The University of Washington Territory, Seattle, offered in 1884-'85 a preparatory course of 2 years; classical and scientific courses of 4 years each; a porinal one of 3, and a business one of 2; an academy, pormal training-school, and departments of music and arts. There was a total of 259 students in all departments.

The university, organized in 1862, is a part of the public educational system of the Territory, under the care of a board of regents appointed by the governor, and is supported in part by legislative appropriations. It confers the degree of A. B. on completion of the classical, and of S. B. on that of the scientitic course. The library contains 2,500 volumes, and is said to be largely increasing.

The territorial report says that the university is in a flonrishing condition. It offers to deduct from the traveling expenses of students who come a long distance, thus hoping to save to the Territory more than $10,000 annually paid by those who go abroad for a higher education.

This central university at Seattle is naturally for western Washington, while I hitman College, its branch, is at Walla Walla, for eastern Washington, with a classical course of 4 years; scientific and literary courses of 3 years each; and academy courses of 3 years for preparatory, normal, and commercial training. This college graduated its first class in June, 1884. Its courses of study are said to be well up with other new institutions. College students, 15; academy, 127; total, 142.

During 1884-'85 Yesler College, Seattle, is reported to have been founded by Hon. Henry L. Yesler, mayor of Seattle, wbo, it is said, will richly endow it.

For full statistics of the 2 colleges, see Table IX of the Appendix; for summaries of same, see the report of the Comprissioner preceding.



The territorial university, in its 4-years scientific course, includes geometry, conic sections, trigonometry, mensuration, surveying, analytical geometry, chemistry, and calculus.

Whitman College, in its scientific course of 3 years, has goometry, chemistry, trigonometry, analytical geometry, geology, and calculus.

PROFESSIONAL. MEDICINE.—The medical department of the University of Washington Territory was organized in 1885, with a faculty of 9 professors, a 3-years course of study, a winter and a spring term. No lectures will be given uutil 1896. It is intended to make the course a graded one, and attendance of 3 full years compulsory.

For adınission applicants will be required to show evidence of a fair general education by examination or otherwise.

CHIEF TERRITORIAL SCHOOL OFFICER. Hon. R. C. KERR, territorial superintendent of public instruction, Port Townsend.

(First term, January 9, 1884, to January 9, 1896.) To be succeeded by Hon. J. C. LAWRENCE, whose term is to be from January 1, 1886, to January 1, 1888.

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a United States census of 1880.

c Uinta county not reporting. b Johnson county not reporting. (From reports of Hon. John Slaughter, territorial superintendent of public instruction for the years indicated, the figures coming through the report of the governor for 1885, and his message to the legislature for 1886.)


GENERAL CONDITION. Much fuller information of the educational status of this Territory in 1885 is presented in the last reports received than has come to the Bureau since 1879-'80. All its 8 counties are reported in statistics that show a great advance in the elements of a good school system. What yet remains to tell the world how far and how fast it is advancing is apparently an imperative requirement of complete compliance with the territorial calls for full and uniform statistics, according to settled forms.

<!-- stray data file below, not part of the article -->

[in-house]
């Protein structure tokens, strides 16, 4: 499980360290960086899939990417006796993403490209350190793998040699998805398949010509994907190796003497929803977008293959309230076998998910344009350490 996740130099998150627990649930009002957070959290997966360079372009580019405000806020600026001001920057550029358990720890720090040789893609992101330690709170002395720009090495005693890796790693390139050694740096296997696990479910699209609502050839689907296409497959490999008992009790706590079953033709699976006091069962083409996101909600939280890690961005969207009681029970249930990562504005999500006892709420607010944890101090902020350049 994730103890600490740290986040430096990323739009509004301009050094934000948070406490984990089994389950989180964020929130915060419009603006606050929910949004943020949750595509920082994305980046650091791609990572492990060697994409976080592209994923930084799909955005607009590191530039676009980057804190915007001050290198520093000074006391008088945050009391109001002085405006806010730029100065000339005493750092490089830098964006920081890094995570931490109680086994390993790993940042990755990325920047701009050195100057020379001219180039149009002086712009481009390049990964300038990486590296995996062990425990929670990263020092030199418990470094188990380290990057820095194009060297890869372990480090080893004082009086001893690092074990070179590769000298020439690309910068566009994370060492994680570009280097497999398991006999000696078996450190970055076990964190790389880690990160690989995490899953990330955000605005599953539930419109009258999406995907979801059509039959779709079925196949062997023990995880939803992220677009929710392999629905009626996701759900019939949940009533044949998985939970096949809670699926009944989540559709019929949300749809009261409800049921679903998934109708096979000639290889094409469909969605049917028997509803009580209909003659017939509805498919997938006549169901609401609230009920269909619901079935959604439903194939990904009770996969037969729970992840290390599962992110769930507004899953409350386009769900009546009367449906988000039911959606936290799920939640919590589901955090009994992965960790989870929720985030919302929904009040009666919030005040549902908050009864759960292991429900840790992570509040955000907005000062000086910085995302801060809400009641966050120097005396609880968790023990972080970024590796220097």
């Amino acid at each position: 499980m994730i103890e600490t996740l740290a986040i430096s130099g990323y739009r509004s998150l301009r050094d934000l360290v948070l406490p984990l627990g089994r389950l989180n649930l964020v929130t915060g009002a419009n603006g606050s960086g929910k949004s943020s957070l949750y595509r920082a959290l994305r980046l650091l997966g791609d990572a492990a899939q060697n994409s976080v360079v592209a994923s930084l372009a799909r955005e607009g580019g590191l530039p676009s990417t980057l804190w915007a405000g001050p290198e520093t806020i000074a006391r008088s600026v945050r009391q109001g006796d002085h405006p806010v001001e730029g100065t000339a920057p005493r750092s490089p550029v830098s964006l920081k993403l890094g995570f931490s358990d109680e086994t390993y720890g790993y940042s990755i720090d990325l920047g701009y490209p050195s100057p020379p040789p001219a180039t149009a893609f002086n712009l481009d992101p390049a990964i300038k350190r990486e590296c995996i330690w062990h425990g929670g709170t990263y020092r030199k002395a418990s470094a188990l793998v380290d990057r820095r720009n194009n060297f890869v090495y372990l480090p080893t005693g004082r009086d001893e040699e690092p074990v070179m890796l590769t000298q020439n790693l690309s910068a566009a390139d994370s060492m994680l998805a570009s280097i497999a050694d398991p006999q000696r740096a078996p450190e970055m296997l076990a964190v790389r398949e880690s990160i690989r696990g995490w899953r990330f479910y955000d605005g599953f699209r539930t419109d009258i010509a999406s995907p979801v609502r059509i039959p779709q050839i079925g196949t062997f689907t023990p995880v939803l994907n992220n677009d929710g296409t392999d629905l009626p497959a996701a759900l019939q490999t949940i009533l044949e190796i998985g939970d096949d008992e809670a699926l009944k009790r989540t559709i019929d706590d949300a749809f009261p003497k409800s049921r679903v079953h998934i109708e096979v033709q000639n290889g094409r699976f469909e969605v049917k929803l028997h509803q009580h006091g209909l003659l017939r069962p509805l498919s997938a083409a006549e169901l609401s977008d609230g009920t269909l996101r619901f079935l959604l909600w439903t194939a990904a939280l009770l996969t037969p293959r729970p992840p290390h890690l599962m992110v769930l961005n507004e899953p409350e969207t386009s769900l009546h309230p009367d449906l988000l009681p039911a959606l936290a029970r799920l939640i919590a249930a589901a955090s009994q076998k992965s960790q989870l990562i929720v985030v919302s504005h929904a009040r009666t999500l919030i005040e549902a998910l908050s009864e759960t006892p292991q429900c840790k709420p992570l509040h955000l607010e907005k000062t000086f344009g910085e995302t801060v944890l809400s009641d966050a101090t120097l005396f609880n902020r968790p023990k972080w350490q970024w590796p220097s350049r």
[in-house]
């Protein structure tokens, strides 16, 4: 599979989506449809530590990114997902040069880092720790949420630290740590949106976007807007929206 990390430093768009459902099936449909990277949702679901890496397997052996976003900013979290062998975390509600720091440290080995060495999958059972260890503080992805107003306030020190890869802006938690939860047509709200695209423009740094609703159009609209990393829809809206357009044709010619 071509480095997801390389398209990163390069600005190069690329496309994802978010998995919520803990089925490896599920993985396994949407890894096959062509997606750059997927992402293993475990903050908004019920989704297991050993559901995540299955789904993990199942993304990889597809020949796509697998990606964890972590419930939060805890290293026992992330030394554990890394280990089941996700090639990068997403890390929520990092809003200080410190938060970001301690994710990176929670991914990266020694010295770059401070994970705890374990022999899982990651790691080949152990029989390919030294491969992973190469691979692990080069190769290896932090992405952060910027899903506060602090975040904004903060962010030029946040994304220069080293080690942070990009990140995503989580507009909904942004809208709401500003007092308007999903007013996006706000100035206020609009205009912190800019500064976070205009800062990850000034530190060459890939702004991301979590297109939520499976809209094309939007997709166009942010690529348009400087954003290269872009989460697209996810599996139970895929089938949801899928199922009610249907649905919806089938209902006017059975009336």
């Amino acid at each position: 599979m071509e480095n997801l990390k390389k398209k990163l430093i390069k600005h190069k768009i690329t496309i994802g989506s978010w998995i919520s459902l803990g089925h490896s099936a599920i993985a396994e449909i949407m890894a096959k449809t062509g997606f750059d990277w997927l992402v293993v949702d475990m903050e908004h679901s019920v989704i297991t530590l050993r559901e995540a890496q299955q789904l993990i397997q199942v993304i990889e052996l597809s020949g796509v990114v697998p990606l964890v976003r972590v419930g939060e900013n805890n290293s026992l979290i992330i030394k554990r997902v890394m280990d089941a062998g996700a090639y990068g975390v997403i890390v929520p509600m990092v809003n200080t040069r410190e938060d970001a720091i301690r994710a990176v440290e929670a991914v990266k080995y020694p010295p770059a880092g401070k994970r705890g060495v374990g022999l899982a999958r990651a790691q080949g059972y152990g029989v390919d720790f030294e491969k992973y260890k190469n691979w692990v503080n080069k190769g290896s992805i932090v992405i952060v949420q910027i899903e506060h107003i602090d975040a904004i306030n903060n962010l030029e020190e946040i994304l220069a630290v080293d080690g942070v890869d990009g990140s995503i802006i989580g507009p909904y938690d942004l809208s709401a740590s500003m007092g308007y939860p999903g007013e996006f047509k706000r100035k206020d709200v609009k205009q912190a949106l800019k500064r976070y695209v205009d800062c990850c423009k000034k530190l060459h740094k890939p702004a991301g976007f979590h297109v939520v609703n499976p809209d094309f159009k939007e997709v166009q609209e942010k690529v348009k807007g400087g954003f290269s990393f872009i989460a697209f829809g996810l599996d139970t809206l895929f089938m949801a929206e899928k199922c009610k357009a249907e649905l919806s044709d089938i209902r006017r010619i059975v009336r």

ADMINISTRATION. The territorial librarian is ex-oficio superintendent of public instruction, with general supervision of all the district schools, making report biennially to the governor. County superintendents are chosen biennially for visitation and stimulation of the territorial schools. District boards of 3 members include a director, treasurer, and clerk, one of them liable to change each year. Women may vote for either of these elective officers, and may, if chosen, hold county or district school offices. With the approval of the county superintendent, 15 or more colored children in a district may have a separate school and teacher. Parents or guardians are required to send their healthy children or wards, 7-16 years of age, to school at least 3 months each year, on penalty of $25 fine. High grade schools are provided for, in case of need for them.


As the territorial school lands are not available till the Territory shall become a State, provision for the support of public schools is made, meanwhile, by a tax of 2 mills annually on $1 of all taxable property, and of $2 on each taxable poll; besides which, each annual district meeting may vote such a taxas is thought to be necessary for teachers, school-houses, fuel, books for indigent scholars, and a library or libraries, if needed.


LARAMIE CITY. This flourishing city sends evidence of doing good school work in 1885, reporting 11 schools, graded from primary to high, with 563 registered pupils, 410 in average befouging, 427 in average daily attendance, and 241 perfect in attendance.


GENERAL REQUIREMENTS. Persons proposing to teach in the public schools must obtain certificates of qualification, either from the territorial superiutendent of public instruction or from the superintendents of schools in the counties in which they propose to teach. Examinations for these last must be competitive, if possible, and the certificate given must indicate the ifrade attained.

To aid in giving the instruction needed for obtaining such certificates, a territorial teachers' institute is required to be held annually from 4 in 10 days, the territorial superintendent presiding, and the several county superintendents, with all the principals of graded schools that can be present, aiding as turas may be. To make sure of the attendance of these principals, the territorial superintendent is authorized to provide for the payment of their traveling expenses.

CHIEF TERRITORIAL SCHOOL OFFICER. HON. JOHN SLAUGHTER, territorial librarian, and ex-oficio superintendent of public instruction, since 1873.